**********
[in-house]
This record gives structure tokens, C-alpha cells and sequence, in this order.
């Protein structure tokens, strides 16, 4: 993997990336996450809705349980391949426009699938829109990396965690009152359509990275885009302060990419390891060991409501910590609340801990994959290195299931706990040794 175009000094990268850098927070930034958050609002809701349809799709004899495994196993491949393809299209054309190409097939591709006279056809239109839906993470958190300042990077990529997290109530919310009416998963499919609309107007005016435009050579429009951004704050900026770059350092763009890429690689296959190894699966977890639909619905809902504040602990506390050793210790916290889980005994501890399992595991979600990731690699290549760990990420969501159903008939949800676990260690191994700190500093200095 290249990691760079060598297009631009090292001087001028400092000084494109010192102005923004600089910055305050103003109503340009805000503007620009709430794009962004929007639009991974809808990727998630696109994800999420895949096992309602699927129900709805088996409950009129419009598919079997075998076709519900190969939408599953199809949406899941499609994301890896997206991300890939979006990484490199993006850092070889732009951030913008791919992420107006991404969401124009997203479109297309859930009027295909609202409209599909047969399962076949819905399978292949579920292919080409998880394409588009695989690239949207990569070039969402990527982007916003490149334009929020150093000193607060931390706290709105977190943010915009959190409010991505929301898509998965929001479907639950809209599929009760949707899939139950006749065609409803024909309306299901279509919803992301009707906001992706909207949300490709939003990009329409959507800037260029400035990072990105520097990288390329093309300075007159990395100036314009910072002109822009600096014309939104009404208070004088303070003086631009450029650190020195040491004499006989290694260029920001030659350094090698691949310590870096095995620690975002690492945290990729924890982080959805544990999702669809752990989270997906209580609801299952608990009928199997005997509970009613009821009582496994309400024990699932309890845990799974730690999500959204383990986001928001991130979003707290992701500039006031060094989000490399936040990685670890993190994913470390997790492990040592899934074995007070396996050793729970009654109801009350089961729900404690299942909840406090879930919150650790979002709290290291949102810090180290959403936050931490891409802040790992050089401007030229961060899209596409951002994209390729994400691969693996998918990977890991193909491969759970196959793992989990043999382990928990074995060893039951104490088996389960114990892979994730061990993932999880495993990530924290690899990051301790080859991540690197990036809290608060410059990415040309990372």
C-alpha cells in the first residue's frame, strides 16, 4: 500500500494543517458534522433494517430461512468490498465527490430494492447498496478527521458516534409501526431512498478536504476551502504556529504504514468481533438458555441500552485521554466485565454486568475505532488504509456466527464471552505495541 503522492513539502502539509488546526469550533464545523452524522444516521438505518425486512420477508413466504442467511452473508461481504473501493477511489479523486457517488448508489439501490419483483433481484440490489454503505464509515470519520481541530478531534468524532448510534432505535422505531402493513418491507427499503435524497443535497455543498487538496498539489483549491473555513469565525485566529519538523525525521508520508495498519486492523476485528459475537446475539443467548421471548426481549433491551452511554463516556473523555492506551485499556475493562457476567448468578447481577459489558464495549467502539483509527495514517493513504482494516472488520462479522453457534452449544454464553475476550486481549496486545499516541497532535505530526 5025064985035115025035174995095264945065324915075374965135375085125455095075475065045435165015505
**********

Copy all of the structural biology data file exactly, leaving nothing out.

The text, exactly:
[in-house]
This record gives structure tokens, C-alpha cells and sequence, in this order.
């Protein structure tokens, strides 16, 4: 993997990336996450809705349980391949426009699938829109990396965690009152359509990275885009302060990419390891060991409501910590609340801990994959290195299931706990040794 175009000094990268850098927070930034958050609002809701349809799709004899495994196993491949393809299209054309190409097939591709006279056809239109839906993470958190300042990077990529997290109530919310009416998963499919609309107007005016435009050579429009951004704050900026770059350092763009890429690689296959190894699966977890639909619905809902504040602990506390050793210790916290889980005994501890399992595991979600990731690699290549760990990420969501159903008939949800676990260690191994700190500093200095 290249990691760079060598297009631009090292001087001028400092000084494109010192102005923004600089910055305050103003109503340009805000503007620009709430794009962004929007639009991974809808990727998630696109994800999420895949096992309602699927129900709805088996409950009129419009598919079997075998076709519900190969939408599953199809949406899941499609994301890896997206991300890939979006990484490199993006850092070889732009951030913008791919992420107006991404969401124009997203479109297309859930009027295909609202409209599909047969399962076949819905399978292949579920292919080409998880394409588009695989690239949207990569070039969402990527982007916003490149334009929020150093000193607060931390706290709105977190943010915009959190409010991505929301898509998965929001479907639950809209599929009760949707899939139950006749065609409803024909309306299901279509919803992301009707906001992706909207949300490709939003990009329409959507800037260029400035990072990105520097990288390329093309300075007159990395100036314009910072002109822009600096014309939104009404208070004088303070003086631009450029650190020195040491004499006989290694260029920001030659350094090698691949310590870096095995620690975002690492945290990729924890982080959805544990999702669809752990989270997906209580609801299952608990009928199997005997509970009613009821009582496994309400024990699932309890845990799974730690999500959204383990986001928001991130979003707290992701500039006031060094989000490399936040990685670890993190994913470390997790492990040592899934074995007070396996050793729970009654109801009350089961729900404690299942909840406090879930919150650790979002709290290291949102810090180290959403936050931490891409802040790992050089401007030229961060899209596409951002994209390729994400691969693996998918990977890991193909491969759970196959793992989990043999382990928990074995060893039951104490088996389960114990892979994730061990993932999880495993990530924290690899990051301790080859991540690197990036809290608060410059990415040309990372």
C-alpha cells in the first residue's frame, strides 16, 4: 500500500494543517458534522433494517430461512468490498465527490430494492447498496478527521458516534409501526431512498478536504476551502504556529504504514468481533438458555441500552485521554466485565454486568475505532488504509456466527464471552505495541 503522492513539502502539509488546526469550533464545523452524522444516521438505518425486512420477508413466504442467511452473508461481504473501493477511489479523486457517488448508489439501490419483483433481484440490489454503505464509515470519520481541530478531534468524532448510534432505535422505531402493513418491507427499503435524497443535497455543498487538496498539489483549491473555513469565525485566529519538523525525521508520508495498519486492523476485528459475537446475539443467548421471548426481549433491551452511554463516556473523555492506551485499556475493562457476567448468578447481577459489558464495549467502539483509527495514517493513504482494516472488520462479522453457534452449544454464553475476550486481549496486545499516541497532535505530526 5025064985035115025035174995095264945065324915075374965135375085125455095075475065045435165015505